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How to Fill Out The FAFSA and Other Tips from Expert Mark Kantrowitz

Mark Kantrowitz is a nationally recognized expert on financial aid who really knows what he’s talking about and has made it his mission to help families have a clear understanding about how to pay for college. He’s shared his advice with us on numerous occasions.

8 Tips About Financial Aid

1. File the FAFSA

The FAFSA is a prerequisite for getting the low-cost federal education loans. If you want your child to be eligible for these loans, the only way to do that is to file the FAFSA. There are only two scenarios when you don’t need to file the FAFSA:  “If you’ve got one child, you’re earning more than $350,000 a year and you have a million-dollar trust fund; or if you have enough pocket change to pay the full cost of education without blinking. Everyone else should file the FAFSA.”

2. File the FAFSA as early as possible

The FAFSA application becomes available in October. Although the federal government has an 18-month financial aid application cycle, the states have very early deadlines. Filing early (ASAP) eliminates the need to check both state and school deadlines. Some states award aid on a first-come, first-served basis. Students who file the FAFSA in January, February, and March on average will get more than twice as much grant money as students who file the FAFSA later in the year.

3. Know what information to include in your FAFSA

What to include:

  • Assets
  • Investment real estate (like a vacation home or rental)
  • Bank and brokerage account statements
  • Age of the older parent
  • Student’s driver’s license number if they have one
  • Number of family members and number of children in college

What not to include:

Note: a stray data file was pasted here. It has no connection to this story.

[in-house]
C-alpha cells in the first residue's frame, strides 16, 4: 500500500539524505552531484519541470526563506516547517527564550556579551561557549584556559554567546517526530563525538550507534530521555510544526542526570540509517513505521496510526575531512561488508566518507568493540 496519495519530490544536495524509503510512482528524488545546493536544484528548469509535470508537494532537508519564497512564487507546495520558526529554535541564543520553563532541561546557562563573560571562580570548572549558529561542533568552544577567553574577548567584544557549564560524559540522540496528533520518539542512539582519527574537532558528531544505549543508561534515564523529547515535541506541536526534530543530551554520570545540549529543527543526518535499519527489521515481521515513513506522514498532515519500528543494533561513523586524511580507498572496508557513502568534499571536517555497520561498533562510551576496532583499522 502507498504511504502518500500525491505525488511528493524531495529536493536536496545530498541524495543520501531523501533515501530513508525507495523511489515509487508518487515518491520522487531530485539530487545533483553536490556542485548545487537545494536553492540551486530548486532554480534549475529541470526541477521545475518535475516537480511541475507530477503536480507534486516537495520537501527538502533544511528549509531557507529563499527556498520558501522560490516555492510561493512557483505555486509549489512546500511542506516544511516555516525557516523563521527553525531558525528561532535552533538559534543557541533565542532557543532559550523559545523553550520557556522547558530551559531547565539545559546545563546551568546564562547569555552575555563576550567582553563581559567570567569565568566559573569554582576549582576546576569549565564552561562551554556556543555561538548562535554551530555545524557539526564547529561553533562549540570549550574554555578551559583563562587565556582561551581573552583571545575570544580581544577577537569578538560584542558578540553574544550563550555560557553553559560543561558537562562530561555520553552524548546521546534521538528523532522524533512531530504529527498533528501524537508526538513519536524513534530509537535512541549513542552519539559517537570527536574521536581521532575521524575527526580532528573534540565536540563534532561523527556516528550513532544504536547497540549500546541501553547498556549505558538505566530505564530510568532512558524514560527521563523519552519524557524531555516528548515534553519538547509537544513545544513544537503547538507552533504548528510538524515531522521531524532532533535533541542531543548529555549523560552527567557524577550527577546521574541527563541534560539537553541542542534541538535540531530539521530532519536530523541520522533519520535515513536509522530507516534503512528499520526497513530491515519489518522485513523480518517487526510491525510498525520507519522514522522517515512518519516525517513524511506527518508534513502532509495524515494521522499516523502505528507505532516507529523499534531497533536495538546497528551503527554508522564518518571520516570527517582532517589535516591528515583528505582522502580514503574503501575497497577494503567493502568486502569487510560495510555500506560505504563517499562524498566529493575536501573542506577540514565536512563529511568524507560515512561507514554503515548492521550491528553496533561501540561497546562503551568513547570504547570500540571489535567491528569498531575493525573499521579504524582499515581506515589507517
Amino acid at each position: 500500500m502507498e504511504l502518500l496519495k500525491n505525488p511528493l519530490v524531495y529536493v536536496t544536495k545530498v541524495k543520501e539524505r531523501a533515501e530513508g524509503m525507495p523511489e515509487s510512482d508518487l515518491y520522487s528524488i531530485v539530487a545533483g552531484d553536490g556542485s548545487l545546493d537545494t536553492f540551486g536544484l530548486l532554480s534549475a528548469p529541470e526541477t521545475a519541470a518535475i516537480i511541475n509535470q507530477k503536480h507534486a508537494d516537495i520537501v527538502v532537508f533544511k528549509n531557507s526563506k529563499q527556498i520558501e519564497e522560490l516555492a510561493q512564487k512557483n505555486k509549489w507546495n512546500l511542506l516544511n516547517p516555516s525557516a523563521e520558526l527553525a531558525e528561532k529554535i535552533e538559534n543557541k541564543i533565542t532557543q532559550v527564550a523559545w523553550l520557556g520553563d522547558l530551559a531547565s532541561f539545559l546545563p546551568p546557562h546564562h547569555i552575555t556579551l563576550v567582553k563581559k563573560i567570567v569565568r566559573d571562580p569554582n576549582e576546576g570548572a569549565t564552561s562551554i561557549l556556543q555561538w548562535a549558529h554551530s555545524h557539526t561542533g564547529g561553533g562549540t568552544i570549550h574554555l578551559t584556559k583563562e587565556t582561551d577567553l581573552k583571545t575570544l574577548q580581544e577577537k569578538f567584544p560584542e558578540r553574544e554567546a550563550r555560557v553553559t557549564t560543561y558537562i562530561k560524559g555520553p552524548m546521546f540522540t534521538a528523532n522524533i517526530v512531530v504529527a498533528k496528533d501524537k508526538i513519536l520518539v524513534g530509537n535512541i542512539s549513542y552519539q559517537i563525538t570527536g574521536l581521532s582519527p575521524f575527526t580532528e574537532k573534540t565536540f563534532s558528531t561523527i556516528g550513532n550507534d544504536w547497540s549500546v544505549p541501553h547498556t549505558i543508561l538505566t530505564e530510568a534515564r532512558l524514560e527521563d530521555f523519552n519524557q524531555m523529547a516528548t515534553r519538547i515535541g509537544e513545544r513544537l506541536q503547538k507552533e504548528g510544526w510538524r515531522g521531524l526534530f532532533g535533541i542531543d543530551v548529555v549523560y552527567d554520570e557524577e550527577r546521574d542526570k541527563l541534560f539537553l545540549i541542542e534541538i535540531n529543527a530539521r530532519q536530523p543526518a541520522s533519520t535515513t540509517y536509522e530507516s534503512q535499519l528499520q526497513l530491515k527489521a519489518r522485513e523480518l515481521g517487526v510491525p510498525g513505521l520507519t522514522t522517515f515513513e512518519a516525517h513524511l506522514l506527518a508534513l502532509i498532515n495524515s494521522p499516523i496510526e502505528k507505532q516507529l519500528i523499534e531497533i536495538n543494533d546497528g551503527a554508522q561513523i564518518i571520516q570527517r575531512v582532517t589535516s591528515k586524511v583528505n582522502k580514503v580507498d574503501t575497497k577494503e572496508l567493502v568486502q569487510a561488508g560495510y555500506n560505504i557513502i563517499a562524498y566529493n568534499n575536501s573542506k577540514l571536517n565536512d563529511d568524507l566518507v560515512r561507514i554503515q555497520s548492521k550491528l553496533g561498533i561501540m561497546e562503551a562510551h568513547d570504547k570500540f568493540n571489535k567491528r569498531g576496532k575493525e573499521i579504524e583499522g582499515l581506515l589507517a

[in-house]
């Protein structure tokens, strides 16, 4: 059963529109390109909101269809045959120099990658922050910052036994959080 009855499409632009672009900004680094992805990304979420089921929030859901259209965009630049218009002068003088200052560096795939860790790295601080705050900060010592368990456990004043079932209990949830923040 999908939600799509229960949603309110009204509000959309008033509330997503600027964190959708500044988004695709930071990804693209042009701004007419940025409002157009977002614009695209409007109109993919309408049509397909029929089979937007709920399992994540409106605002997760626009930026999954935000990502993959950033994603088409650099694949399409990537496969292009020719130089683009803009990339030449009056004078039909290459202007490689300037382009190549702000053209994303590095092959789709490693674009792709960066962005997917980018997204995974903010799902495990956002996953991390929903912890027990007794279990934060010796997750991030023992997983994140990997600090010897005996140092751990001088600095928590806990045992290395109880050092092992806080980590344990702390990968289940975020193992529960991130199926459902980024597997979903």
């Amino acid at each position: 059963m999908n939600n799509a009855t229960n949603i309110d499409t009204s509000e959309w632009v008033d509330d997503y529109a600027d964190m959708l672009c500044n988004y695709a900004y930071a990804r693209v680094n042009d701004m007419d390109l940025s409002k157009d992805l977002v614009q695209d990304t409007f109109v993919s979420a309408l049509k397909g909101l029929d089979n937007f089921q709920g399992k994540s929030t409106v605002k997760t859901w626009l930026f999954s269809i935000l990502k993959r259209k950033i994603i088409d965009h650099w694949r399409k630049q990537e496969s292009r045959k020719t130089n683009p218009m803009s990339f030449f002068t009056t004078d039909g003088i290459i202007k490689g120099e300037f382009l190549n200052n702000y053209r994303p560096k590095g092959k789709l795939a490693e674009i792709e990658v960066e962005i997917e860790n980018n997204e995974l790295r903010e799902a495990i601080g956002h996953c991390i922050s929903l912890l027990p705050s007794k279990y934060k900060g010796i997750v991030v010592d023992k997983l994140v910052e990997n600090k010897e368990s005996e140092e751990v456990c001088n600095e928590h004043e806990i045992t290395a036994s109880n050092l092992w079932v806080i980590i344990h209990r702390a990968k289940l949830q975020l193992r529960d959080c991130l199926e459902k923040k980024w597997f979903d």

• Retirement funds
  • Net worth of their family home.

“The FAFSA does not consider the net worth of the family home or money in qualified retirement accounts to be reportable assets. So if you incorrectly include your retirement plan account as an investment, you can have a big impact on your EFC.”

4. Eligibility for need-based aid (which comes from each individual college or university) is highly individual.

It depends on:

  • income and assets
  • age of the older parent
  • cost of the college
  • number of children in college at the same time

“Any of these factors can make a big difference, as do financial circumstances that may be unique to your family.”

5. Need based grant aid and merit aid scholarship, also called gift aid, lower the cost of college

If you are awarded grants and scholarships that are Gift Aid, you do not need to pay that back.

6. Loans and student employment, also called self-help aid, do not lower the cost of college.

Self-help aid (loans and student employment) need to be paid back and/or earned. Also, “it’s important to understand that self-help aid is not cutting your college costs. It’s money your child has to earn by working.”

7. Do not assume your child will receive merit aid.

“Less than 0.3 percent of undergraduates have paid for their entire cost of attendance this way. Parents often say, ‘My child is valedictorian and has a 4.0 GPA.’ With 28,000 valedictorians and salutatorians each year, that is not really going to set an applicant apart. You should not plan to pay for college using merit aid.”

8. You have the right to turn down some forms of financial aid.

For example, one form of financial aid is work study. If you are worried that employment will negatively impact your child’s grade, you can refuse it. However, “if you turn down one form of financial aid, the institution is not going to increase the other forms of aid.”

Jody has spent her life around teens, as a teacher and as a parent of three.

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